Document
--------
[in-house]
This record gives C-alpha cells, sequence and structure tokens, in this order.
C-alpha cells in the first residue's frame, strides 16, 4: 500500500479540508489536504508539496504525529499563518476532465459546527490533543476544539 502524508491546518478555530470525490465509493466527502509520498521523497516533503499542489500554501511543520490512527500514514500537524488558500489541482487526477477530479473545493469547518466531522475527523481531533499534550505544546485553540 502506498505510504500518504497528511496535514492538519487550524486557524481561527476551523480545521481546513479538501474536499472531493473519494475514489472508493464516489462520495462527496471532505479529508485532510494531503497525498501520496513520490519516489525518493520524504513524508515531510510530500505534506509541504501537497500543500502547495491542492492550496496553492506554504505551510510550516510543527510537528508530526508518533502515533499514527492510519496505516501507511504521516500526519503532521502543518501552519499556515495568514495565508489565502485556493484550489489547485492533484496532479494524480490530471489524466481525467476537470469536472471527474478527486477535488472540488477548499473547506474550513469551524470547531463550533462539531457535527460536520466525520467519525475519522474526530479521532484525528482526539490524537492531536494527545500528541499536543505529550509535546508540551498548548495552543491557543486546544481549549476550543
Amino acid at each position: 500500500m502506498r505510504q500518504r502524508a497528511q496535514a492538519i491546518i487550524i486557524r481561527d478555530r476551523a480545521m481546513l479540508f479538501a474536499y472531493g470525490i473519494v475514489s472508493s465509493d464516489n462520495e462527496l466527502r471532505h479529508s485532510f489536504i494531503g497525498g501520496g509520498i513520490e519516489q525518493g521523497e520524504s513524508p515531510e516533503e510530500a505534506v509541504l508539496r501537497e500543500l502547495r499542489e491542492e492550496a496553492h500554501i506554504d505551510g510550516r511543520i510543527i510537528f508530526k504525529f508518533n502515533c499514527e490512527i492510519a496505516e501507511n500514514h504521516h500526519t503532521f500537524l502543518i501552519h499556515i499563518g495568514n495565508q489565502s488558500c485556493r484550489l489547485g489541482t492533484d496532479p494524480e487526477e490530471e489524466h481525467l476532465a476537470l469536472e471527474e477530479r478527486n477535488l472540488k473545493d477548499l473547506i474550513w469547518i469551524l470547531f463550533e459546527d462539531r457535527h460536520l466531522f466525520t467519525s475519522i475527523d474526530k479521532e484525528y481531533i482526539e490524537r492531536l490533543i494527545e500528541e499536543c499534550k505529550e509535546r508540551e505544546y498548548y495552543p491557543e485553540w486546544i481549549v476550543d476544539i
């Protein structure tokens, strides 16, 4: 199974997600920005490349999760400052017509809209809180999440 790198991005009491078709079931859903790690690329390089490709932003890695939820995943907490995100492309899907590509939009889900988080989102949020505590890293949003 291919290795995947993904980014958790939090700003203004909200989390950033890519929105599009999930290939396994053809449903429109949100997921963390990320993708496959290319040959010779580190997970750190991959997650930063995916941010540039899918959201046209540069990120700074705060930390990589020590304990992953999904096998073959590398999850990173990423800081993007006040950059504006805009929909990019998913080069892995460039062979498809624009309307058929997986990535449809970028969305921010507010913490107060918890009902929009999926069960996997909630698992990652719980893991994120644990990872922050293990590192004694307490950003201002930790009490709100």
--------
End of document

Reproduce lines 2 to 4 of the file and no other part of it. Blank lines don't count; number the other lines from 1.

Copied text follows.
This record gives C-alpha cells, sequence and structure tokens, in this order.
C-alpha cells in the first residue's frame, strides 16, 4: 500500500479540508489536504508539496504525529499563518476532465459546527490533543476544539 502524508491546518478555530470525490465509493466527502509520498521523497516533503499542489500554501511543520490512527500514514500537524488558500489541482487526477477530479473545493469547518466531522475527523481531533499534550505544546485553540 502506498505510504500518504497528511496535514492538519487550524486557524481561527476551523480545521481546513479538501474536499472531493473519494475514489472508493464516489462520495462527496471532505479529508485532510494531503497525498501520496513520490519516489525518493520524504513524508515531510510530500505534506509541504501537497500543500502547495491542492492550496496553492506554504505551510510550516510543527510537528508530526508518533502515533499514527492510519496505516501507511504521516500526519503532521502543518501552519499556515495568514495565508489565502485556493484550489489547485492533484496532479494524480490530471489524466481525467476537470469536472471527474478527486477535488472540488477548499473547506474550513469551524470547531463550533462539531457535527460536520466525520467519525475519522474526530479521532484525528482526539490524537492531536494527545500528541499536543505529550509535546508540551498548548495552543491557543486546544481549549476550543
Amino acid at each position: 500500500m502506498r505510504q500518504r502524508a497528511q496535514a492538519i491546518i487550524i486557524r481561527d478555530r476551523a480545521m481546513l479540508f479538501a474536499y472531493g470525490i473519494v475514489s472508493s465509493d464516489n462520495e462527496l466527502r471532505h479529508s485532510f489536504i494531503g497525498g501520496g509520498i513520490e519516489q525518493g521523497e520524504s513524508p515531510e516533503e510530500a505534506v509541504l508539496r501537497e500543500l502547495r499542489e491542492e492550496a496553492h500554501i506554504d505551510g510550516r511543520i510543527i510537528f508530526k504525529f508518533n502515533c499514527e490512527i492510519a496505516e501507511n500514514h504521516h500526519t503532521f500537524l502543518i501552519h499556515i499563518g495568514n495565508q489565502s488558500c485556493r484550489l489547485g489541482t492533484d496532479p494524480e487526477e490530471e489524466h481525467l476532465a476537470l469536472e471527474e477530479r478527486n477535488l472540488k473545493d477548499l473547506i474550513w469547518i469551524l470547531f463550533e459546527d462539531r457535527h460536520l466531522f466525520t467519525s475519522i475527523d474526530k479521532e484525528y481531533i482526539e490524537r492531536l490533543i494527545e500528541e499536543c499534550k505529550e509535546r508540551e505544546y498548548y495552543p491557543e485553540w486546544i481549549v476550543d476544539i